Is the Church a Refuge?

Sunday of the Fathers of the Seventh Ecumenical Council, October 15, 2017
Titus 3:8-15; Luke 8:5-15
Very Rev. Fr. Andrew Stephen Damick

In the Name of the Father and of the Son and of the Holy Spirit, one God. Amen.

Today in the eighth chapter of Luke’s Gospel we read again the familiar parable of the Sower and his seed. As we consider this passage, we might compare the various kinds of conditions into which the seed falls—the seed that falls by the path and is walked on or eaten by birds, that which falls on rocks and withers, that which is choked by thorns, and that which falls on good soil and grows.

Today I’d like to focus on a condition which makes those negative kinds of metaphorical “soil” possible in our hearts. And to open up this question up for us, I want to read for you a passage from the book Churchianity vs. Christianity by Metropolitan Anthony Bloom. Metropolitan Anthony writes this in the first chapter:

And yet what we see is that we treat the Church as a place where we can take refuge; we run away from life into the Church. We hide from life in the Church. How often it happens that instead of coming out of the Church in order to be sent “like sheep among the wolves”… we go out, ready to run away from all danger, to hide, to refuse to face any challenge. God tells us to go out into the world for his salvation; we run back to be hidden under his cloak. And this not only in great things. I’m not speaking of martyrdom, I am speaking of our everyday life. We do not live our lives on Christ’s own terms. We want God to live on ours. We want him to be our protection, our help, our safety. We almost… say to him: “Die for me. I’m afraid of dying, both for myself or my neighbor, or even for you.” (p. 20)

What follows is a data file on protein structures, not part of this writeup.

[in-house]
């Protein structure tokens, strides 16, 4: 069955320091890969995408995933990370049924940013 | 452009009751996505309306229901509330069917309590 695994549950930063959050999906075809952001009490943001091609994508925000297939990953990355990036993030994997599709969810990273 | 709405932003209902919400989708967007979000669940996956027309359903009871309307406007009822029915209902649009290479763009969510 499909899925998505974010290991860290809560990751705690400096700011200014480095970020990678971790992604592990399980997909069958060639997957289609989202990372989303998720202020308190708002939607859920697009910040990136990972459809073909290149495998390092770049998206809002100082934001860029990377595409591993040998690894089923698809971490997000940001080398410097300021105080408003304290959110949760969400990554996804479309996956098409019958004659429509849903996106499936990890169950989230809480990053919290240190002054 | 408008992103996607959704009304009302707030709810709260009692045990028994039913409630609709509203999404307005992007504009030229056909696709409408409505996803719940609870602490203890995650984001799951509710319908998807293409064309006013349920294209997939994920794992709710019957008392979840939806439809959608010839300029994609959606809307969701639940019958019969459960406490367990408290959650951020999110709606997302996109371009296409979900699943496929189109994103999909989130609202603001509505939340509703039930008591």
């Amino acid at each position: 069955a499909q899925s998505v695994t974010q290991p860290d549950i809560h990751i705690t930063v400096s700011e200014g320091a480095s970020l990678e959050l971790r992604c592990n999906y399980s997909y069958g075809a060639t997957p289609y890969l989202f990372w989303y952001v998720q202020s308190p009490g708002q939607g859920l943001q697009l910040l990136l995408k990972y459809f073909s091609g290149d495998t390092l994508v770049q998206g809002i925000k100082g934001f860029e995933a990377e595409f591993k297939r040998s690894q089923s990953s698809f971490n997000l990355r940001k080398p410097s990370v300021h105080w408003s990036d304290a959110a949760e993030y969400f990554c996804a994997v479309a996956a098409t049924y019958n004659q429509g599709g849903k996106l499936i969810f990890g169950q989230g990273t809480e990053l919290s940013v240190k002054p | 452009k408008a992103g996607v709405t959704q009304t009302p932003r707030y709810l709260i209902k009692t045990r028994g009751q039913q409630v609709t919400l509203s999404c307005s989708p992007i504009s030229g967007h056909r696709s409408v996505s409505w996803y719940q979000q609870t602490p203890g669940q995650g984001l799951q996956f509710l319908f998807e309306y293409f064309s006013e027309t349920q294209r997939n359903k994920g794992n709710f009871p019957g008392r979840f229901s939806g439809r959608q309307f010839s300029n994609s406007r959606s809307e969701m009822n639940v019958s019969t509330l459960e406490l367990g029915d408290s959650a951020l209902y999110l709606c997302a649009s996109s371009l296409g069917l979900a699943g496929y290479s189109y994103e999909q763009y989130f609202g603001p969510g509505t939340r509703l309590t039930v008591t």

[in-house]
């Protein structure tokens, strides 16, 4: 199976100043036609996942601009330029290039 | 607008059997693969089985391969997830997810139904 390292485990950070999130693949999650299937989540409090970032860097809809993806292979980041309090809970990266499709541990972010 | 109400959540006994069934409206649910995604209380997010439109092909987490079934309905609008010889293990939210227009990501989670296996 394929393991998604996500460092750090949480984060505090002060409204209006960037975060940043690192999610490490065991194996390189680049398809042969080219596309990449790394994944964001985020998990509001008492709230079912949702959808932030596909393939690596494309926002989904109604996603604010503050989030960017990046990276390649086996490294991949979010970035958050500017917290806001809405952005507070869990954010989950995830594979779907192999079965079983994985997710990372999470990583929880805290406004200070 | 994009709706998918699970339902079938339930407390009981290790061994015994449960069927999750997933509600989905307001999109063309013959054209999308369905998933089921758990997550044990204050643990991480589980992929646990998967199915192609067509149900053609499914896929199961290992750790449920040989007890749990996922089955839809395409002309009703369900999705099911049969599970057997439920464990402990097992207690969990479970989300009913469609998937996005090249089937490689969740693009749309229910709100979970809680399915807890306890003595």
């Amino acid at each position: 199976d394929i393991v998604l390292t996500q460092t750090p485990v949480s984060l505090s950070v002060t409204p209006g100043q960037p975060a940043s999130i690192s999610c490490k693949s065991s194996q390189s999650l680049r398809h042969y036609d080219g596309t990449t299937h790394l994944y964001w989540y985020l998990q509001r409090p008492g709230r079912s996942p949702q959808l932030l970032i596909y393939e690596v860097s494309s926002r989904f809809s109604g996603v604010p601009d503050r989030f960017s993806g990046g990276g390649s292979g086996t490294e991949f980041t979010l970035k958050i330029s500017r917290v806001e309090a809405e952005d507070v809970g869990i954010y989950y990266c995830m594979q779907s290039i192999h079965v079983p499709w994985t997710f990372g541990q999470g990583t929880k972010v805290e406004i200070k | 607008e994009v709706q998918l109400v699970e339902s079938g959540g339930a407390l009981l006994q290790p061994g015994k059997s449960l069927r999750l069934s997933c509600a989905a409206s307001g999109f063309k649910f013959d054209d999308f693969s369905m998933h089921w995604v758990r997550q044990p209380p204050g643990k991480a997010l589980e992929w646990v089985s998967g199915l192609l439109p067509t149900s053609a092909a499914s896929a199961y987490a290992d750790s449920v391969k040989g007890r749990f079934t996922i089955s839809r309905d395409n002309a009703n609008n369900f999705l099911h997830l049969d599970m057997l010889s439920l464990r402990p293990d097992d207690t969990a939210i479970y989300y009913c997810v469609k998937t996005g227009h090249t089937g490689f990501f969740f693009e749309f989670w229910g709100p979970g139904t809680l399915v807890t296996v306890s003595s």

Okay, so let’s unpack this a little. Metropolitan Anthony is speaking here of an attitude toward life in the Church which I think is very common and which is even passed on between us as though it is a normal and good way to understand what we are doing here. It is the understanding of the Church primarily as a place of refuge.

As he says, we think of God and His Church as a protection in which we can hide and refuse to face challenges. He is not speaking here of the challenges of “life” in the sense that we might normally think of them—jobs, school, relationships, etc. He does say that he is speaking of “everyday life,” but look at the context he ends with—it’s about death.

So what does he mean? He is not talking about literal death here. He is talking about the death to self that is true Christianity. That is why he talks about it as running away from challenges. It’s not that we don’t solve problems, etc. It is that we run away from the change that we have to do in ourselves. We don’t want to change. We want to stay the same.

Social media is a good example of how we do this, though there are of course many ways that we avoid death. With social media, with just a click, you can turn on or off any person or idea that you do not like. Or if you don’t turn them off, you just resist them, push back against them, and don’t ask yourself how you need to change in the face of the challenge of their existence and their ideas.

Now, we may say, “Well, that person is wrong.” And maybe he is. But there is still something in him that is challenging you, that is the occasion for you to feel angry or annoyed or whatever. And you do not ask why you feel angry. You just take it as a given that you have the right to be angry. You do not ask whether the anger is about fear or the need to control others or never to hear anything which you disagree with. You are simply angry and have every right to be.

But most of our anger is not the holy anger of Jesus Christ, Who cleaned out the Temple of the moneychangers. We think it is. But it isn’t. Our anger is the anger of fear and of rejection and resistance toward other people, who are God’s creatures and called to be His sons and daughters. This is just one example.